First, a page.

PBS(A): 137 mM NaCl, 2.7 mM KCl, 10 mM Na 2 HPO 4 , 1.8 mM KH 2 PO 4

PBS(B): 137 mM NaCl, 2.7 mM KCl, 10 mM Na 2 HPO 4

Tris-Glycine-SDS: 25 mM Tris base, 192 mM glycine, 3.5 mM SDS Protein Expression

E6AP-HECT

GST-E6AP-HECT domain (481-852) cloned into the pGEX-4T-1 vector was transformed into E. coli Rosetta (DE3) pLysS cells. E6AP was induced with 300 μM IPTG at 18 °C for 20 h (OD 600 3.0, 1 L terrific broth). Cell pellets were resuspended in PBS(A) with DTT (1 mM), MgCl 2 (10 mM), protease inhibitor (Roche COMPLETE), and DNAse I from bovine pancreas (Sigma Aldrich, 10 μg/mL final concentration). Following sonication, cell lysate was incubated with Triton X-100 (0.2 % final concentration) for 30 min, rocking at 4 °C, and then cleared by centrifugation at 18,500 rpm for 40 min at 4 °C. The supernatant was passed through a 0.45 μm syringe and then incubated with glutathione agarose bead slurry (Pierce, 1.5 mL bead slurry per 1 L culture) that had been equilibrated with PBS(A) containing DTT (1 mM). After incubating with the cell lysate at 4 °C for 12 h, the GST-beads were washed with 50 mM Tris, 150 mM NaCl, 1 mM DTT pH 8.5 (4 x 15 ml). E6AP HECT domain was cleaved from the beads by incubating with thrombin (20 units, Sigma Aldrich) in 1.5 mL 50 mM Tris, 150 mM NaCl, 1 mM DTT pH 8.5 for 12 h at room temperature on a rocker. E6AP was eluted with 50 mM Tris, 150 mM NaCl, 1 mM DTT, 1 mM PMSF pH 8.5, concentrated to 100 μM and stored at -80 °C. UbcH7

GST-UbcH7 mutants cloned into the pGEX-6P vector were transformed into E.Coli BL21 cells. UbcH7 was induced with 300 μM IPTG at 18 °C for 20 h (OD 600 3.0, 1 L terrific broth). Cell pellets were resuspended in PBS(A) with DTT (1 mM), MgCl 2 (10 mM), protease inhibitor (Roche COMPLETE), and DNAse I from bovine pancreas (Sigma Aldrich, 10 μg/mL final concentration). Following sonication, lysate was cleared by centrifugation at 18,500 rpm for 40 min at 4 °C. The supernatant was passed through a 0.45 μm syringe filtered, and then added to glutathione agarose bead slurry (Pierce, 1.5 ml bead slurry per 1 L culture) that had been equilibrated with PBS(A) with DTT (1 mM). After rocking at 4 °C for 12 h with lysate, the beads were washed with PBS(A) with DTT (1 mM) (3 x 15 ml). UbcH7 was then cleaved from the beads by incubating with PreScission Protease (1 mg, GE

Heathcare) in 1.5 mL PBS(A) with DTT (1 mM) for 12 h at 4 °C on a rocker. Protein was then eluted with PBS(A) with DTT (1 mM), concentrated to 150 μM and stored at -80 °C. UbcH7 C∆S-Ub oxyester synthesis

A solution of UbcH7 C17S C86S C117S (C∆S) (200 μM), mouse Uba1 (13 μM), ubiquitin from bovine erythrocytes (900 μM), and ATP (5 mM) in reaction buffer (25 mM HEPES pH 7.5, 50 mM NaCl, 10 mM MgCl 2 , 1 mM DTT) was shaken at 30 °C, 45 rpm for 6 hours. The resulting UbcH7-Ub oxyester conjugate was purified on Superdex 75 size exclusion resin equilibrated with 25 mM HEPES pH 7.0, 50 mM NaCl, 1 mM DTT, concentrated to 100 μM and stored at -80 °C. Protein alkylation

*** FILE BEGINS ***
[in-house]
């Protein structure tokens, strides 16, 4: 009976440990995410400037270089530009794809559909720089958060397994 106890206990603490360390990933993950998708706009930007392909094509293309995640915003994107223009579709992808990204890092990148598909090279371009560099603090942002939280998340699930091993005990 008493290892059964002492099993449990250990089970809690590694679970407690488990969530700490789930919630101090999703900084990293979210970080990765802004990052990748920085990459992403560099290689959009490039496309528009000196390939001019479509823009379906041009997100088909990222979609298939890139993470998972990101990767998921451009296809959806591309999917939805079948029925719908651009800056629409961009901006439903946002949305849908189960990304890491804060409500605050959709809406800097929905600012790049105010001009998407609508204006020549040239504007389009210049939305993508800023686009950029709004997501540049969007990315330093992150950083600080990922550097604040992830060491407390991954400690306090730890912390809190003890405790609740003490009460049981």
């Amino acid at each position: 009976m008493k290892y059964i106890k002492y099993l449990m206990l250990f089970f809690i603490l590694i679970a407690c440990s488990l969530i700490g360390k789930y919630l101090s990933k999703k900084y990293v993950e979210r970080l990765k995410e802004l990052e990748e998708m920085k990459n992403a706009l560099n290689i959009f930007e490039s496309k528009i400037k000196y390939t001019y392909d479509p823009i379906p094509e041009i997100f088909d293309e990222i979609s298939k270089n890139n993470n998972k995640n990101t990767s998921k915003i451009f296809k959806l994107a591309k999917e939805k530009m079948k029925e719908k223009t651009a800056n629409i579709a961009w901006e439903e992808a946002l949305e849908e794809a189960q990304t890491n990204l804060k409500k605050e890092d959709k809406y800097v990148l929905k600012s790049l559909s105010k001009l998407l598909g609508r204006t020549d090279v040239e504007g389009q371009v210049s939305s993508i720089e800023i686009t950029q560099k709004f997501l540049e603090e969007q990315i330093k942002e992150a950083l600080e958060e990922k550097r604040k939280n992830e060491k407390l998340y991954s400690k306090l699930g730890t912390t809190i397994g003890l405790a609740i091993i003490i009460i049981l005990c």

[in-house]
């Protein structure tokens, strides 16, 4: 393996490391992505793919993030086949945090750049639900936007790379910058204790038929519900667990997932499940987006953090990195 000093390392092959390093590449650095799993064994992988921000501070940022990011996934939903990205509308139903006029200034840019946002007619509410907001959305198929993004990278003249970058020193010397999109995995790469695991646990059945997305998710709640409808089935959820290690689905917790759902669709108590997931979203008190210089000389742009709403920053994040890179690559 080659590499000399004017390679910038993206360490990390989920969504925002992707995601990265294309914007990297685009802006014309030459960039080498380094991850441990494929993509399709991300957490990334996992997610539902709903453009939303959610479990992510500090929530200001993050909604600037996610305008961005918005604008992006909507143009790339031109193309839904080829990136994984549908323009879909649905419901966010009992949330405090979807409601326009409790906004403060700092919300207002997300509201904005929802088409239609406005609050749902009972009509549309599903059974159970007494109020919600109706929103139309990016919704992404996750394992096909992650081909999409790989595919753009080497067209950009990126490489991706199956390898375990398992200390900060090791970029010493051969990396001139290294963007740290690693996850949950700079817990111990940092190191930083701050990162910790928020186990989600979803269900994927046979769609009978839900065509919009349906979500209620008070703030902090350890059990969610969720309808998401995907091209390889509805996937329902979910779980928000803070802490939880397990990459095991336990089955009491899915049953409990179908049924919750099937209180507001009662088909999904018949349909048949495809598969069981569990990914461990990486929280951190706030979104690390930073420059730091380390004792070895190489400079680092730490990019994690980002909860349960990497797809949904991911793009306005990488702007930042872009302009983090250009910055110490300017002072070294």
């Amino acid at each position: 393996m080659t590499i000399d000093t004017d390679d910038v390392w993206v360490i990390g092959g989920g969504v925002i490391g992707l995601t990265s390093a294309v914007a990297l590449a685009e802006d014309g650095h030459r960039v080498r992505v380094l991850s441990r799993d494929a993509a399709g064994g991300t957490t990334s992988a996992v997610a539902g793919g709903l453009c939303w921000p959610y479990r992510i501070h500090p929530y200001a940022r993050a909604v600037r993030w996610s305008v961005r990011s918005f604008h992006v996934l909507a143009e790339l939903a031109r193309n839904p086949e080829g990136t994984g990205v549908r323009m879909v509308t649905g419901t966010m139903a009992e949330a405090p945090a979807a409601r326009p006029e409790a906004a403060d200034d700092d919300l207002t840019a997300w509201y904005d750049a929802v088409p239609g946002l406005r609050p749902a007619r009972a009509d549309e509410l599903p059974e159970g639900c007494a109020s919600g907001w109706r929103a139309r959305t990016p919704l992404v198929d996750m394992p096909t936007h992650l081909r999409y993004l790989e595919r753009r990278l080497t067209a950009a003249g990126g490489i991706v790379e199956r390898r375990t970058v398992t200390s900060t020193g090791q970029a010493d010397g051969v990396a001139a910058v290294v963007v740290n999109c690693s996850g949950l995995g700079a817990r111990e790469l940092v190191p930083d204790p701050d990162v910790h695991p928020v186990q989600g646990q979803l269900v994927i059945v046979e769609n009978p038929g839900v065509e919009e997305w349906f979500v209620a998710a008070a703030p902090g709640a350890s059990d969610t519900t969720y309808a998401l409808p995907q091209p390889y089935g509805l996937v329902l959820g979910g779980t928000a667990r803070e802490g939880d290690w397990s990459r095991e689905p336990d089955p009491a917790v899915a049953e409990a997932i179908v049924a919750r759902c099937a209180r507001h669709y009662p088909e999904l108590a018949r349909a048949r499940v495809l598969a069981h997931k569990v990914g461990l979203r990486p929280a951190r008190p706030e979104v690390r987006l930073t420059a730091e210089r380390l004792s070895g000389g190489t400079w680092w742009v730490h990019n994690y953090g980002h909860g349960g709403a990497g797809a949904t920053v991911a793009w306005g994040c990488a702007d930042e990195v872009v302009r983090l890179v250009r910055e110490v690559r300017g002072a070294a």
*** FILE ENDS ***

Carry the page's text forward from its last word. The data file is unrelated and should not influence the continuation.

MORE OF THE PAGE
Crosslinker in DMF (500 mM, 5 mM final concentration) was added to a UbcH7 cysteine mutant (100- 200 μM in UbcH7 storage buffer; 1% DMF v/v final concentration). The resulting reaction mixture was mixed by pipetting, covered with aluminum foil, and rocked at room temperature (crosslinkers 1), or 4 °C (crosslinker 2 and 3) for 90 minutes. Immediately following, the solution was desalted/exchanged into PBS(B) with a Zeba Spin Desalting Column (7 kDa MWCO Pierce), frozen in N 2(l) , and stored at -80 °C. The extent of alklylation was analyzed by LC-MS. Photocrosslinking assay for mass spectrometry analysis

E6AP HECT was exchanged into crosslinker buffer with Zeba Spin Desalting Column and mixed (14 μM final concentration, 480 μg) with Tween-20 (6 µM), DTT (1 mM) in PBS(B) in a 1.5 mL tube. The reaction mixture was then taken to a darkened room where alkylated UbcH7 (14 μM, final concentration, 203 μg) was added (final volume of reaction mixture was 790 μL). The solution was mixed by pipetting and then transferred to four wells of a 96 well plate (Costar #3370). The plate was placed 3 cm below a UV lamp (UVP 3UV- 383UV Lamp; 8 watt, 115V ~60Hz, 0.16 Amps) and irradiated at 365 nm for 10 minutes. Following irradiation, the sample was mixed with Laemmli buffer and β-mercaptoethanol (230 mM final concentration) and boiled for five minutes. Crosslinking experiments in main text Figures 2, 3, and 4 were performed similarly with 20-50 μL total volume and with the indicated final concentrations of UbcH7 and E6AP. Isolation of photocrosslinked complexes for tandem mass spectrometry

Quenched reaction mixtures were loaded to 14 lanes of four separate 7.5% acrylamide hand-cast SDS-tris polyacrylamide gels (Bio-Rad system, 1.0 mm width). Gels were run for at 180 V for 40 min and then incubated with InstantBlue (Expedeon) for 10 min before storing in double distilled H 2 O. Denaturing electroelution of photocrosslinked complexes from the gel matrix

Gel bands containing photocrosslinked E6AP/UbcH7 complexes were excised (Figure 10) and sliced to ~ 1 mm 2 cubes using a scalpel. The gel pieces were then added to the central chamber of the assembled electroelution device (Figure 14). After adding the gel pieces, 200 μL Tris-Glycine-SDS buffer were added to the central chamber (a single electroelution run was performed on a single gel’s worth of bands). The lateral chambers were filled with the same buffer (~9 mL) before connecting the anode and cathode to an electrophoresis box (Bio- Rad PowerPac 1000). Current was run at 8-14 milliamps, 50 V for 10 minutes. The solution containing electroeluted complexes was collected using a gel loading pipette tip. Another 200 μL of buffer were added to the same gel pieces, and the device was run again as described above to extract the remaining proteins. The second 200 μL fraction was then combined with the first in a 1.5 mL microcentrifuge tube and stored briefly at 4 °C (1-3 hours) before acidifying with HCl as described below.